Seeking Help: Mounting Pi Display 3.5 Inch in Front of Printer with Raspberry Pi 4 on back

I’m looking for assistance with mounting my Pi Display 3.5 Inch in front of my printer. Despite having a Raspberry Pi 4 mounted on the back side, I couldn’t get it to work by simply extending the cable. Does anyone have advice on how to achieve this setup effectively? Thank you!

Maybe your cable was badly/or wrong assembled.
Maybe the cable disturbs the SPI bus.
Did you check the display is still working mounted on its supposed place?

when i plug the display directly on Pi it works fine
when I use the extension cable it does not work.
i used a 1meter length FRC cable(photo is just for reference I used 1 meter long cable)

AFAIK these displays are connected via SPI and as such I’m not surprised that it fails when you put a 1m unshielded cable in between.
Likely it is just not intended for this use-case.

  • Maybe with a high quality shielded cable
  • Maybe the driver offers to reduce the SPI speed and you might get some success

I can reduce the cable length to 0.7 meters if I rearrange the mounting place.
which types of shielded cable can you suggest?

There is none, the SPI driver strength is not high enough.

get a DSI display.
I am running a Pi 3B with a Waveshare 4.3" DSI touchscreen using a 1m flexcable without problems.

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I would not make this broad statement. I have seen SPI buses of 1.5m length.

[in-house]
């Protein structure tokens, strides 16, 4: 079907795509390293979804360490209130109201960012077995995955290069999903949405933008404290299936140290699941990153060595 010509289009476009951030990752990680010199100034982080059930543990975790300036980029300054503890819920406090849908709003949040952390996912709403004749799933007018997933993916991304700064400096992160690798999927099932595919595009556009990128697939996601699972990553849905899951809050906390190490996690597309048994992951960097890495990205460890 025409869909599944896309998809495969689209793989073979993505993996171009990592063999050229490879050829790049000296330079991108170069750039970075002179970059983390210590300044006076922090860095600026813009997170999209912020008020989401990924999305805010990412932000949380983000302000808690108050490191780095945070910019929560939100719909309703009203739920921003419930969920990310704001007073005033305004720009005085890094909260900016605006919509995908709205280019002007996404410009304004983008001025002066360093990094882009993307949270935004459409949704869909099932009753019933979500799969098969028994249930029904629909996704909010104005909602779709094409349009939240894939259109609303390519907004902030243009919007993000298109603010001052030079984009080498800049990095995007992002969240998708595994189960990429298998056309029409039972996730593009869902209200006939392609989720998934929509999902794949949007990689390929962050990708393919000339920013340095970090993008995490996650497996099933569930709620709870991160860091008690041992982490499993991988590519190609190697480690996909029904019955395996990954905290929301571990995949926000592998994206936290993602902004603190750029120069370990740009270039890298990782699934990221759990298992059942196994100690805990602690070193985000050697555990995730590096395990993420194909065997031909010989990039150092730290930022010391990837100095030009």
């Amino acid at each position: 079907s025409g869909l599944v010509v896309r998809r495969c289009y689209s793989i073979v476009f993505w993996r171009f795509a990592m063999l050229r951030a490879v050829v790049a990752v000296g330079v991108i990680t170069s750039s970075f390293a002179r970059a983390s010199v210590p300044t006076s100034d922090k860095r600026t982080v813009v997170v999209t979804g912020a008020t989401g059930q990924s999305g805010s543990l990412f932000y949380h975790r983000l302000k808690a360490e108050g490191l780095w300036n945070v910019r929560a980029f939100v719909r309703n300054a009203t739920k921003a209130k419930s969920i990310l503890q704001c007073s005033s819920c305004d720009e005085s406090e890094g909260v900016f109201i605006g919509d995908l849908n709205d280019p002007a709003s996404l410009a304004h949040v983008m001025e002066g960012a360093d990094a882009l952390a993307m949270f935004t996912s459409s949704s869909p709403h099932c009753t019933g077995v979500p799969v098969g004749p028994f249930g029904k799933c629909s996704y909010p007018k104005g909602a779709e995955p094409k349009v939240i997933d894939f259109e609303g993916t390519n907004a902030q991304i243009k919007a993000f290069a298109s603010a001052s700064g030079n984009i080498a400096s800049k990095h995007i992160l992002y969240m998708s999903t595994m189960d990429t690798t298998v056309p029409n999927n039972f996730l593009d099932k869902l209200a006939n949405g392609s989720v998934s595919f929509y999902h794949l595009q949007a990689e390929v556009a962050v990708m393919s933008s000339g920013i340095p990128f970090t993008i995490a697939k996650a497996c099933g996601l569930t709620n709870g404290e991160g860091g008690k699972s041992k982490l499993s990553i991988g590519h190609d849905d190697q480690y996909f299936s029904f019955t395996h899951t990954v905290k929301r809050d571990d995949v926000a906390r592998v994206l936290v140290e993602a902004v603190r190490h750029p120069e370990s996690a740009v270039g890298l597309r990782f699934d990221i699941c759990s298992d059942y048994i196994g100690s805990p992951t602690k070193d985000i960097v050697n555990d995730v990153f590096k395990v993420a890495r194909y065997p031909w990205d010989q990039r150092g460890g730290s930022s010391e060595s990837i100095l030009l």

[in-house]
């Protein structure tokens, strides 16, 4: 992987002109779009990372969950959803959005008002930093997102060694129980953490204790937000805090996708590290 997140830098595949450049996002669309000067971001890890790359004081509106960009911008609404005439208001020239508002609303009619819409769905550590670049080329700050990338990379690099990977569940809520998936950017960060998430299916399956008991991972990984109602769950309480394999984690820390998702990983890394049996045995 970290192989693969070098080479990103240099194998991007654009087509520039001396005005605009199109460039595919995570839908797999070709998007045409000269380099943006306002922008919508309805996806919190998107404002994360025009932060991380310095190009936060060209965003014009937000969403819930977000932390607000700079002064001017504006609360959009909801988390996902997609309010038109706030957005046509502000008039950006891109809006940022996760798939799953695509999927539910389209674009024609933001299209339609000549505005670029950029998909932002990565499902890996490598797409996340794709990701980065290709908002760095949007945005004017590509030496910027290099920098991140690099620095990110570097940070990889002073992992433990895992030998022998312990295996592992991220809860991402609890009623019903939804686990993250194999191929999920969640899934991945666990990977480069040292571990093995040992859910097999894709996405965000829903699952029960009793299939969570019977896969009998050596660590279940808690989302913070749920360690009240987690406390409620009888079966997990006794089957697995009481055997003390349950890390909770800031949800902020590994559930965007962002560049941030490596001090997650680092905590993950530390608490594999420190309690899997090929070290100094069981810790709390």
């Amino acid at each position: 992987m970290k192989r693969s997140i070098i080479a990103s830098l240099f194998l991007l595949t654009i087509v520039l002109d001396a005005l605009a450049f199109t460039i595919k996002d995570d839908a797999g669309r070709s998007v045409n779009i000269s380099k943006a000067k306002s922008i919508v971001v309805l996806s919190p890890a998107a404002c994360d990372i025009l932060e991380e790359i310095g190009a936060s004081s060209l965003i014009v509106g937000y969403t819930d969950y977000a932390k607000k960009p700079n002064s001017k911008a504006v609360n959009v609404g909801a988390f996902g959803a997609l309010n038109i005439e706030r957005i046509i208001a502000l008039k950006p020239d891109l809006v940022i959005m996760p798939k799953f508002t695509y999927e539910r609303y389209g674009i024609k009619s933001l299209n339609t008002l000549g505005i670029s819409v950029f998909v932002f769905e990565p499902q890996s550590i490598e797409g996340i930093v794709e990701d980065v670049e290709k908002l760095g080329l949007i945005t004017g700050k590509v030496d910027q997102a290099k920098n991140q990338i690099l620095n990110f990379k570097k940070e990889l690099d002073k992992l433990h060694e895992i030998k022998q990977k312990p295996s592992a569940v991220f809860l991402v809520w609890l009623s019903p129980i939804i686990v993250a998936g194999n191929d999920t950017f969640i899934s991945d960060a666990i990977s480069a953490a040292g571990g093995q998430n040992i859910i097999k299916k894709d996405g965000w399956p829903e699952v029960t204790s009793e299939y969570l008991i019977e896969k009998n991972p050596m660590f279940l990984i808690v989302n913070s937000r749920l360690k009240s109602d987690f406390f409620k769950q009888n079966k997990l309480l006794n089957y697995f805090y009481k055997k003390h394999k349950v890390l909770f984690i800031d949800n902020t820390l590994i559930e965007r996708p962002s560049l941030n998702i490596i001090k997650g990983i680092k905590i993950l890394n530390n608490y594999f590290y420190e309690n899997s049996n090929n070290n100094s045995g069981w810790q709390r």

Generally, you are correct. SPI is not meant for this type of application.

Well, DSI is a completely different bus and cannot be compared to SPI driven ones.

I’d recommend not to use this setup, as it probably will be causing more issues than do any good.
You need around 16 wires (some can be saved due to multiple GND, VCC) but getting and setting up a cable is likely more effort / cost compared to getting a display that is meant to be used in this way.

As recommended by @Igl, either get a DSI display or a HDMI one.

I do! I use such a display, so far from broad.

Could you share your wiring information (wire gauge(s) selected along with images)?

If you use the rule of thumb that transmission line effects are negligible for anything less than 1/10th of the signal wavelength, you will find that 1.5m should be good for 20MHz. Doubling that reduces the bandwidth to 10MHz, still plenty fast for what is being discussed here.

1.5m is not a significant length to expect signal degradation for SPI, especially for the data rates used in 3D printers.

Sorry, chances are there’s an issue with your wiring/connectors/board impedance/pull ups-pull downs (that are acting as terminating resistors) that is limiting the length your SPI signals will work with.

I guess @Arshil uses a standard ribbon cable 1,27mm pitch. Ribbon cable - Wikipedia